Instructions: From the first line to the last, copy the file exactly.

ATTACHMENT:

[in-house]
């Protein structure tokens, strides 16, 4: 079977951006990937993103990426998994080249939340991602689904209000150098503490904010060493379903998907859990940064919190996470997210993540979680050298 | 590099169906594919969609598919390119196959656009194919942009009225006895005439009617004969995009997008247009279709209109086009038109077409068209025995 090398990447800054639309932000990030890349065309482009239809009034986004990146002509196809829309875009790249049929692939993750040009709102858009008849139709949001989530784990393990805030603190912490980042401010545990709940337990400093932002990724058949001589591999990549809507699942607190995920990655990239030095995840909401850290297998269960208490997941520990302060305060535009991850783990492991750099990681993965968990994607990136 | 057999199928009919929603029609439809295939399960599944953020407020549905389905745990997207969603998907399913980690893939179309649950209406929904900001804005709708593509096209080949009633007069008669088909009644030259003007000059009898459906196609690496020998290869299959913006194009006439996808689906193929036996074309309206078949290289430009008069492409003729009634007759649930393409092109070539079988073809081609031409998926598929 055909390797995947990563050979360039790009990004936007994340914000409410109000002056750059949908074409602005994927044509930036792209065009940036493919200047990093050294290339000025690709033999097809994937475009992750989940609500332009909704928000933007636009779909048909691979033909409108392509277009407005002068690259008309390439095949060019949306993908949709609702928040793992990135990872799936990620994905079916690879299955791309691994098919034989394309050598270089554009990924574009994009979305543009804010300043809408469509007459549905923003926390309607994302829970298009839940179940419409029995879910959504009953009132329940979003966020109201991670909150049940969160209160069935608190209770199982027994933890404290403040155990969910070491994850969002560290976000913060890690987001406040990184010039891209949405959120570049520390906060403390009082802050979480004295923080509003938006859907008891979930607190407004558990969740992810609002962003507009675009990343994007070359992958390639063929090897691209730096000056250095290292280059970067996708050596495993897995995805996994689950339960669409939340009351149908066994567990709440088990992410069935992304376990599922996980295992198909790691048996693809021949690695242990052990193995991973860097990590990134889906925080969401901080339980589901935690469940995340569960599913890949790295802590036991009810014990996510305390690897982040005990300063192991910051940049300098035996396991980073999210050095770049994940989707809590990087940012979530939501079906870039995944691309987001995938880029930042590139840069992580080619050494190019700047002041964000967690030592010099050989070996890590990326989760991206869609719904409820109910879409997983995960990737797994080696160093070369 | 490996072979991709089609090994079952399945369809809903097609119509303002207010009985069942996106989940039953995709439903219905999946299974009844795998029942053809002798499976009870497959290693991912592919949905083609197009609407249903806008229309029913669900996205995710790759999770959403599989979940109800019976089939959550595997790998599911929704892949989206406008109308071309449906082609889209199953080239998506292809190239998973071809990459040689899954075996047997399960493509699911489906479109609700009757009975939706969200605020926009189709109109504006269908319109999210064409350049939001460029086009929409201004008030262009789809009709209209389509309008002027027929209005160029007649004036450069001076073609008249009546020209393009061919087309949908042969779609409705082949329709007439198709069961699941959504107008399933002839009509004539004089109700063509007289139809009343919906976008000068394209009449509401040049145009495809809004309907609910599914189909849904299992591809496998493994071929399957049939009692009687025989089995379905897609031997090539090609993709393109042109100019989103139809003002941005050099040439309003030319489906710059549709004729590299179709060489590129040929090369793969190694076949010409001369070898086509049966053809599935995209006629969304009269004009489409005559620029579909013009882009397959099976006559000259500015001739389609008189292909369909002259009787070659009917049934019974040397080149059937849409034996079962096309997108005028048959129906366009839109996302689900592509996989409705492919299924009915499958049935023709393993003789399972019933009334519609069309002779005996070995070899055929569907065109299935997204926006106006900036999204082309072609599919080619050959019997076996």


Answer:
[in-house]
């Protein structure tokens, strides 16, 4: 079977951006990937993103990426998994080249939340991602689904209000150098503490904010060493379903998907859990940064919190996470997210993540979680050298 | 590099169906594919969609598919390119196959656009194919942009009225006895005439009617004969995009997008247009279709209109086009038109077409068209025995 090398990447800054639309932000990030890349065309482009239809009034986004990146002509196809829309875009790249049929692939993750040009709102858009008849139709949001989530784990393990805030603190912490980042401010545990709940337990400093932002990724058949001589591999990549809507699942607190995920990655990239030095995840909401850290297998269960208490997941520990302060305060535009991850783990492991750099990681993965968990994607990136 | 057999199928009919929603029609439809295939399960599944953020407020549905389905745990997207969603998907399913980690893939179309649950209406929904900001804005709708593509096209080949009633007069008669088909009644030259003007000059009898459906196609690496020998290869299959913006194009006439996808689906193929036996074309309206078949290289430009008069492409003729009634007759649930393409092109070539079988073809081609031409998926598929 055909390797995947990563050979360039790009990004936007994340914000409410109000002056750059949908074409602005994927044509930036792209065009940036493919200047990093050294290339000025690709033999097809994937475009992750989940609500332009909704928000933007636009779909048909691979033909409108392509277009407005002068690259008309390439095949060019949306993908949709609702928040793992990135990872799936990620994905079916690879299955791309691994098919034989394309050598270089554009990924574009994009979305543009804010300043809408469509007459549905923003926390309607994302829970298009839940179940419409029995879910959504009953009132329940979003966020109201991670909150049940969160209160069935608190209770199982027994933890404290403040155990969910070491994850969002560290976000913060890690987001406040990184010039891209949405959120570049520390906060403390009082802050979480004295923080509003938006859907008891979930607190407004558990969740992810609002962003507009675009990343994007070359992958390639063929090897691209730096000056250095290292280059970067996708050596495993897995995805996994689950339960669409939340009351149908066994567990709440088990992410069935992304376990599922996980295992198909790691048996693809021949690695242990052990193995991973860097990590990134889906925080969401901080339980589901935690469940995340569960599913890949790295802590036991009810014990996510305390690897982040005990300063192991910051940049300098035996396991980073999210050095770049994940989707809590990087940012979530939501079906870039995944691309987001995938880029930042590139840069992580080619050494190019700047002041964000967690030592010099050989070996890590990326989760991206869609719904409820109910879409997983995960990737797994080696160093070369 | 490996072979991709089609090994079952399945369809809903097609119509303002207010009985069942996106989940039953995709439903219905999946299974009844795998029942053809002798499976009870497959290693991912592919949905083609197009609407249903806008229309029913669900996205995710790759999770959403599989979940109800019976089939959550595997790998599911929704892949989206406008109308071309449906082609889209199953080239998506292809190239998973071809990459040689899954075996047997399960493509699911489906479109609700009757009975939706969200605020926009189709109109504006269908319109999210064409350049939001460029086009929409201004008030262009789809009709209209389509309008002027027929209005160029007649004036450069001076073609008249009546020209393009061919087309949908042969779609409705082949329709007439198709069961699941959504107008399933002839009509004539004089109700063509007289139809009343919906976008000068394209009449509401040049145009495809809004309907609910599914189909849904299992591809496998493994071929399957049939009692009687025989089995379905897609031997090539090609993709393109042109100019989103139809003002941005050099040439309003030319489906710059549709004729590299179709060489590129040929090369793969190694076949010409001369070898086509049966053809599935995209006629969304009269004009489409005559620029579909013009882009397959099976006559000259500015001739389609008189292909369909002259009787070659009917049934019974040397080149059937849409034996079962096309997108005028048959129906366009839109996302689900592509996989409705492919299924009915499958049935023709393993003789399972019933009334519609069309002779005996070995070899055929569907065109299935997204926006106006900036999204082309072609599919080619050959019997076996």